The Vosticle – talks a lot of b******s and his last name is Voss
        Flaps/Wingnut – would win a largest organ competition versus Noddy’s friend anyday

        I’ll stop there so BD has less to redact, but the point is, I don’t like sterilised language

        • Exactly! Please let us never lose our sense of humour in this PC world. You actually have me laughing out loud and I need a lot of laughs after my summer. Though I am heading to the big bad city next weekend to have lunch. I am going on the train. ViaRail is very different to what I remember of British Rail. No standing in the aisles. Though the sandwiches are about of the same kilter.

  28. I have been a lurker for many years whilst trying to learn how to do cryptic crosswords. I have really enjoyed and appreciated your blog and have learnt a lot. I would still classify myself as not very good. Thank you to the people giving hints and even to those just commenting. I fell I know some of you well. I thought this crossword was a bit clumsy and was glad that I am a cricket fanatic.

    • Welcome. You should come to Big Dave’s birthday bash in January and meet the faces behind the nom de plumes and probably some setters in addition to the man himself and bloggers. It’s fun!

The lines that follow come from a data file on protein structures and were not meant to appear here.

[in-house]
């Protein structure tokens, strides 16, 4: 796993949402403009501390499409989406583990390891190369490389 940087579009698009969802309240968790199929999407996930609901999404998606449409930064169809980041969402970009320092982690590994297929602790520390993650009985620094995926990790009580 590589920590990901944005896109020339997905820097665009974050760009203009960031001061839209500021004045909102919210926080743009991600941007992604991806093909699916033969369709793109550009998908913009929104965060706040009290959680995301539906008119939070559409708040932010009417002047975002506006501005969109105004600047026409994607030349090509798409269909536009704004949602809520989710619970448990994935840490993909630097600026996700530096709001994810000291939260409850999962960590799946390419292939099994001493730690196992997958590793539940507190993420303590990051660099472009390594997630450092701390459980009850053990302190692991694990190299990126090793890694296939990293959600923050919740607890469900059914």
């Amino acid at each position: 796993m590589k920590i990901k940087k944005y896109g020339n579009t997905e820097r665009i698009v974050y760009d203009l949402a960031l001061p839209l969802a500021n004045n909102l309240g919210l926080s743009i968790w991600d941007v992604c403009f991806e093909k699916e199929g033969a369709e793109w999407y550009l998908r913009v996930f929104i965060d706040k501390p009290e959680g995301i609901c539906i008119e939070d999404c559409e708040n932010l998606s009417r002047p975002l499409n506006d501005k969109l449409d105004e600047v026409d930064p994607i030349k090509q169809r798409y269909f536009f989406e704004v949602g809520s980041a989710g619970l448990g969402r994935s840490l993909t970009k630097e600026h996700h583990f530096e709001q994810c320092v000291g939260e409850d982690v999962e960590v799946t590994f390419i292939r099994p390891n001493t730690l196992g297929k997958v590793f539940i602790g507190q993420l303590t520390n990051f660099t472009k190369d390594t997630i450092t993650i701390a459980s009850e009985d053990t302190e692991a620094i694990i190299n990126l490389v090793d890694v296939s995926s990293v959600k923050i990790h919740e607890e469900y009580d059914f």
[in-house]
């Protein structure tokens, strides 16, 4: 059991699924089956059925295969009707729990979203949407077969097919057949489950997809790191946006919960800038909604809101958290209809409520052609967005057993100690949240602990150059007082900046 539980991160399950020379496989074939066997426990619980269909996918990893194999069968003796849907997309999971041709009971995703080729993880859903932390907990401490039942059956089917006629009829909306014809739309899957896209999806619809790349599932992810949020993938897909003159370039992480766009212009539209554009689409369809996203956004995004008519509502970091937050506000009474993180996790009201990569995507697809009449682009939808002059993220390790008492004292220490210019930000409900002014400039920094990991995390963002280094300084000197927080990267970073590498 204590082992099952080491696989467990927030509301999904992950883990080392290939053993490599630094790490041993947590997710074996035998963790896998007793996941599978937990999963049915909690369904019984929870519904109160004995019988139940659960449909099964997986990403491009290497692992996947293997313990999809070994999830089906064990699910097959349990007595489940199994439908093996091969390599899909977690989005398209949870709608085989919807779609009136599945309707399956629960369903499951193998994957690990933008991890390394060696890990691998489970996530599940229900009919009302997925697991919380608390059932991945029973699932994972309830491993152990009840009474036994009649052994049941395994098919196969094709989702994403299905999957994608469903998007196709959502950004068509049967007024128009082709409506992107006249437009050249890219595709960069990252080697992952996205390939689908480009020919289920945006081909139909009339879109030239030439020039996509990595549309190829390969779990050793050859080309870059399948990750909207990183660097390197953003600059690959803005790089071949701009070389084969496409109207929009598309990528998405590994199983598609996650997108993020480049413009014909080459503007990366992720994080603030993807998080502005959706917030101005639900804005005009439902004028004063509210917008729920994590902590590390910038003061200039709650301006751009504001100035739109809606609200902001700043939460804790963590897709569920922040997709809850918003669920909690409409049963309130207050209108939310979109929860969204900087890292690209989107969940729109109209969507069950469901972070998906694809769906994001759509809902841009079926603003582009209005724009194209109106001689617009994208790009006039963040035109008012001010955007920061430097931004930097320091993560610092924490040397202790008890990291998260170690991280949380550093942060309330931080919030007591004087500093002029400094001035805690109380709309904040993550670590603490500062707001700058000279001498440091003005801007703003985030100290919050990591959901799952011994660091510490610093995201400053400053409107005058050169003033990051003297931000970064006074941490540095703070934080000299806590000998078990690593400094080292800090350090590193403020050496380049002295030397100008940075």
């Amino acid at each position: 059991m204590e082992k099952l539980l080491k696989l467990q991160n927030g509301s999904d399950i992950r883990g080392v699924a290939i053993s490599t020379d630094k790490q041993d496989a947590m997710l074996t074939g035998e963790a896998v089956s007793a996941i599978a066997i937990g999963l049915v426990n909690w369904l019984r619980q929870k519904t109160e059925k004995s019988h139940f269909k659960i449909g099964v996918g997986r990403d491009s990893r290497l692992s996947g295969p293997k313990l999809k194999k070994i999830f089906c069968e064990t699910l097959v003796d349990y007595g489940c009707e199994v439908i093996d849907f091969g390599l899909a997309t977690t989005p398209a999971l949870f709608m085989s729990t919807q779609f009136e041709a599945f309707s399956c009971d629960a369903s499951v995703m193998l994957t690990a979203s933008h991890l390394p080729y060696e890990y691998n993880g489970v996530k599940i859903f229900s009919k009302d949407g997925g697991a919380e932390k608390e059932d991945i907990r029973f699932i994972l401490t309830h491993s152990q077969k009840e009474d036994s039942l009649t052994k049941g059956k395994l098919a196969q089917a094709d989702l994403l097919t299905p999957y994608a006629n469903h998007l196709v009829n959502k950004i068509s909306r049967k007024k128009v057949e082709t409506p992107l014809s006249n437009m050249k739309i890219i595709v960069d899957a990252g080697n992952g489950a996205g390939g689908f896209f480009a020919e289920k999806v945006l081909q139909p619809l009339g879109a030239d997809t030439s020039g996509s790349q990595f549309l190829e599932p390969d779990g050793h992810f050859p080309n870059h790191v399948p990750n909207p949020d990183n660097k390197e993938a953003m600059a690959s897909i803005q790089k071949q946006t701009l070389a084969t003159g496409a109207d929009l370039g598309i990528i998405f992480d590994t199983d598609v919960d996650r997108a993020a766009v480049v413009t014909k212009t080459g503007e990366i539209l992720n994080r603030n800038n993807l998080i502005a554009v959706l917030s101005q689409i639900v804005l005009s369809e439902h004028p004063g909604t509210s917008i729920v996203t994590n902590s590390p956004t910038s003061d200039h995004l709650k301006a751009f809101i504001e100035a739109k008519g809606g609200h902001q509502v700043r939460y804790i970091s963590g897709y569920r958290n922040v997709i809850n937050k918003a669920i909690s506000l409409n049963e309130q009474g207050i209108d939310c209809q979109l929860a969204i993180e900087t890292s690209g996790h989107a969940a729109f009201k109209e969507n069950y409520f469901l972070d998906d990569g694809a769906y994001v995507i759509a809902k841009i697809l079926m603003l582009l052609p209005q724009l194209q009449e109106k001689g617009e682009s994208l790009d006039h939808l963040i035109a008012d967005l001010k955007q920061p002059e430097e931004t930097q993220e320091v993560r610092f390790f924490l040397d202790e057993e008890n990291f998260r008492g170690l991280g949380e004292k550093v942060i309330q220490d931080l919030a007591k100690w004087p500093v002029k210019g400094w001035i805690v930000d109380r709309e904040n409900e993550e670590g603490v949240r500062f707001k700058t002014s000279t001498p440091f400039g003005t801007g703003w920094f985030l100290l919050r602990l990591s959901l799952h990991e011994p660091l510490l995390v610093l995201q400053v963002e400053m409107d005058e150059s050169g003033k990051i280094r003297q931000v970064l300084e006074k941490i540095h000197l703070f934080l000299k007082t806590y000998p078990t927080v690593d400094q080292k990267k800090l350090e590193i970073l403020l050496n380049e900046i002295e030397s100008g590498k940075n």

• 10a was the most commented on clue of the day yesterday – have a read through the comments above and see if that helps

      9a the regular letters of irked and a spectator

      • thanks , Crypticsue – 9a now understood, I was looking for something much more obscure !!
        10a – although mentioned in despatches, as you say, I must be having a senior moments day, and still don’t get it !!

    • Welcome to the blog Jules

      It’s a pangram, and as you might guess it’s a Frequently Asked Question!

      It helps if, for example, you have solved all of the clues bar one and you have 25 of the 26 letters of the alphabet then there is a good chance, although not a guarantee, that the final answer contains the 26th letter.

  29. I quite enjoyed this puzzle, although it did take quite a time and eventually I had to look at the hints. Once I’ve got the answer I can usually work it out, ( or is it parse ?) but I’m struggling to understand 25a, perhaps I’m being a bit thick !
    My favourite was 18d , made me giggle !
    Thanks to all.

  30. I enjoyed the puzzle, with BD’s hints of course, as a former mental health worker I object to the answer to 23 across. That language was rendered obsolete in the MH Act of 1959 and after 60 years it should not be used.

    • Welcome to the blog Brian

      First, we have a regular commenter who has posted as Brian for many years, so please change or qualify the name you use next time.

      Second, please don’t subject crosswords to political correctness – the word is in Chambers which makes it fair to use (unacceptable words are classified as offensive and/or taboo).

    • Are you sure that you got the correct answer for 23a. There are two words with the last four letters. As I recall one of them is mentioned in the act to which you refer but not the other. I may be wrong.

  31. 3.5/4.0
    liked 26A “delivery of porcelain figure? (8)”…and not just because slow left arm bowling was my forte at school !